Bone Scan

Bone Scan

What is it?

A bone scan is a test used to show trouble spots on the spine. A radioactive chemical, sometimes called a “tracer”, is injected into the bloodstream. The chemical quickly attaches itself to areas of the skeleton that are busy making new bone. Several hours after the injection, pictures are taken of the skeleton.

Why is it done?

A bone scan is very useful when it is unclear exactly where the problem is in the skeleton. It offers the ability to take a picture of the entire skeleton and pinpoint any problem areas. Concentrations of the chemical “tracer” appear as dark spots on the film.

In an adult, dark spots usually indicate that there is a problem with the skeleton. The increased bone-making activity that the dark spots represent is the skeleton’s response to the problem. For example, if there is a bone fracture, bone cells will very quickly begin to make new bone to try to repair it. That activity will appear as a dark spot on a bone scan. If a dark spot is located on the bone scan, the doctor may order additional tests to get more specific information about your condition.

A bone scan can show problems such as bone tumors, infection, and fractures of the spine . It can also be used to determine bone density and the bone-thinning condition of osteoporosis .

How is it done?

An intravenous (IV) line is started in your hand or arm. The chemical tracer is then injected into your bloodstream through the IV. There is a waiting period of two to three hours, while the chemical attaches itself to any areas of bone that are undergoing rapid changes. You may be free to leave during this waiting period and come back when it is time to perform the bone scan.

When it is time to perform the bone scan, you will then be asked to lie or sit underneath a large “camera” that takes pictures of your skeleton. Since the chemical tracer is radioactive, it sends out radiation that this special camera is able to capture. The camera is similar to a “Geiger counter” in that it uses film to capture the radioactivity. The procedure takes 30-90 minutes.

What are the limitations?

The bone scan does not show details of the bones or soft tissue. It simply shows how much the bone around a specific area is reacting to the problem.

What are the risks?

There is always the risk of an allergic reaction to anything injected into the bloodstream. An allergic reaction to the chemical tracer used in a bone scan is uncommon. The chemical is radioactive, but it disappears from the body very rapidly, usually within hours.

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A Patient’s Guide to Bone Scans

What it is: A bone scan can be used to locate a problem area of the spine. It is a test where a radioactive chemical is injected into the bloodstream and pictures are taken a short time later. The chemical very quickly attaches itself to areas of the skeleton that are busy making new bone. In an adult, this usually means there is a problem in the area and the increased bone making activity is a response by the skeleton to a problem in the area.

For example, if there is a fracture of the bone, the bone cells will very quickly begin to make new bone to try to repair the fracture. The injected chemical begins to concentrate in this area several hours after the injection. A special camera takes pictures of the area of the skeleton where the problem is. Problem areas will show up as dark areas on the film, because more of the chemical has concentrated in that area. Since the chemical tracer is radioactive, it sends out radiation that can be captured by a special camera. The camera is similar to a “Geiger counter” in that it uses film to capture the radioactivity. The radioactivity shows up as a hotspot on the film.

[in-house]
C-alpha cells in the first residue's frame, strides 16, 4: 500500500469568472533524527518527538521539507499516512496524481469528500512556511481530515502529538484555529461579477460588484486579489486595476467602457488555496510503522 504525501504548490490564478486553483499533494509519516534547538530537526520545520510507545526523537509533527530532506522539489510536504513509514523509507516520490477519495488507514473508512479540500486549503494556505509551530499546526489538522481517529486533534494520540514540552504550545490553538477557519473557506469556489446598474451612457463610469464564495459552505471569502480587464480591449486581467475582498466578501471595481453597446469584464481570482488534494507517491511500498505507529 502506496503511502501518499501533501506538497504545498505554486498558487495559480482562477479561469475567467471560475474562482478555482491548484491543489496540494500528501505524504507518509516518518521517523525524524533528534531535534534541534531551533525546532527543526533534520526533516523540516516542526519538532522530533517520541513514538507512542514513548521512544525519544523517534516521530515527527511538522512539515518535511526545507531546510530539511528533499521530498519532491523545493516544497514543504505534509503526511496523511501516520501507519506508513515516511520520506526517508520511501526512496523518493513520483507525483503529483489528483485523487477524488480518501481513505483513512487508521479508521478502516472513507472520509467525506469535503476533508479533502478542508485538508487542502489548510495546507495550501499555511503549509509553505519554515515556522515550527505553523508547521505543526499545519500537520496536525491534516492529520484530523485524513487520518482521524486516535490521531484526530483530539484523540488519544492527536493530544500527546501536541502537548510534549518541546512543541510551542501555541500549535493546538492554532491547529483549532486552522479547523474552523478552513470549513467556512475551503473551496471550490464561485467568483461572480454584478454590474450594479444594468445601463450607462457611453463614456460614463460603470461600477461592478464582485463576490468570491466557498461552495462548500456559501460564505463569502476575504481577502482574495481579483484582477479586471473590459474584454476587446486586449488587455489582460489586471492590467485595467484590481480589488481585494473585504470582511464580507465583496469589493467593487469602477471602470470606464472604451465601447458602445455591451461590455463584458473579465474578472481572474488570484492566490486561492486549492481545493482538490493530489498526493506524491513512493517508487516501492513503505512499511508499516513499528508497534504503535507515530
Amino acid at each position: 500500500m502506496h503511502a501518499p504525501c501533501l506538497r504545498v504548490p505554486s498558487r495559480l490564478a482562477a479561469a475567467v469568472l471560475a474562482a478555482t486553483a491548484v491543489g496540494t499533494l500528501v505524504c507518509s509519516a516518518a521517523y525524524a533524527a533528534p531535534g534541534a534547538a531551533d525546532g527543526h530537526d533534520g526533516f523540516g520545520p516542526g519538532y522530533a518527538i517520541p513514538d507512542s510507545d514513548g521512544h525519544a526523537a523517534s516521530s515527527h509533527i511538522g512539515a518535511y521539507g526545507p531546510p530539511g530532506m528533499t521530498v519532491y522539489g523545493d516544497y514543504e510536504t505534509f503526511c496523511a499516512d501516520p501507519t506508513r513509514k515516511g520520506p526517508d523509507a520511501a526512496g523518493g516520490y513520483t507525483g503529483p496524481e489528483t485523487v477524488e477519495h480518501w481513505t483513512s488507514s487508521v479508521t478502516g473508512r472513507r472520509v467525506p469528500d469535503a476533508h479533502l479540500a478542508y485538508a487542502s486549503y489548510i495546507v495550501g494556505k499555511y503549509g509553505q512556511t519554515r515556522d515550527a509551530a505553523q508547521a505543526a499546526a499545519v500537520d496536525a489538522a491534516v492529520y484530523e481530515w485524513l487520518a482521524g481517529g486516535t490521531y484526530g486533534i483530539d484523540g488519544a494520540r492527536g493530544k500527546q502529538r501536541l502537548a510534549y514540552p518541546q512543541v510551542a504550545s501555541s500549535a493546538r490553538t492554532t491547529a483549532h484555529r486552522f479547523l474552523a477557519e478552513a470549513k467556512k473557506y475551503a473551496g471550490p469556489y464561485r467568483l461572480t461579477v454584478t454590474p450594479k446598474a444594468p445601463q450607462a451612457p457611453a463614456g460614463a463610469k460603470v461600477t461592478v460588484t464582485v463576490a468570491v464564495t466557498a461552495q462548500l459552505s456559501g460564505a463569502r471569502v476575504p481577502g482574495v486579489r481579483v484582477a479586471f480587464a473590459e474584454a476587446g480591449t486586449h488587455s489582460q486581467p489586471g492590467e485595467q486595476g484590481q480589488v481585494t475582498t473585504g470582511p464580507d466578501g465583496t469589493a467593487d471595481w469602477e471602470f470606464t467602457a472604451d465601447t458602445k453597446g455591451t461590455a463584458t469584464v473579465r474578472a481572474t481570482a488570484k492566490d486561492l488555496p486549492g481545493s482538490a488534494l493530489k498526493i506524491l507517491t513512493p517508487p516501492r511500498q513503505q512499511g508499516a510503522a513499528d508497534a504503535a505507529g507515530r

What the test shows: A bone scan is very useful when it is unclear exactly where the problem is in the skeleton. It offers the ability to take a picture of the entire skeleton and light up the area where the problem seems to be coming from. This gives the doctor the advantage of pinpointing exactly where to look next. After locating the problem areas, other tests will be done to show more aspects of those specific spots. The bone scan can show problem areas such as bone tumors, infection, and fractures of the spine. A bone scan can also be used to determine bone density and the bone-thinning condition of osteoporosis.

What the test does not show: The bone scan does not show the details of the bones or soft tissue. It only shows how much the bone around a specific area is reacting to the problem.

How the test is done: The bone scan works by injecting a radioactive chemical, sometimes called a “tracer”, into the bloodstream through an intravenous line (IV). The chemical will attach itself to any areas of bone that are undergoing rapid changes. The test requires that an IV be started in your hand or arm. The chemical is then injected and you wait for several hours. Usually you are free to leave and come back in two to three hours. You will then be asked to lie or sit underneath a large “camera” that will take pictures of the skeleton. This may take 30 – 90 minutes.

What risks the test has: The test uses a dye that must be injected. There is always the risk of an allergic reaction to anything injected into the bloodstream. In this case, an allergic reaction is uncommon. The dye that is injected is a radioactive substance, however, it disappears from the body very rapidly (within hours).

What the test costs: A bone scan of the spine usually has two costs associated with it. The first cost is the fee for actually doing the test. This is called the “technical fee”. The second cost is the fee of having a specialist, such as a radiologist, read and interpret the test. This is called the “professional fee”. You may get two bills for this test: one from the hospital or clinic where you had the bone scan done, and one from the specialist who read the test.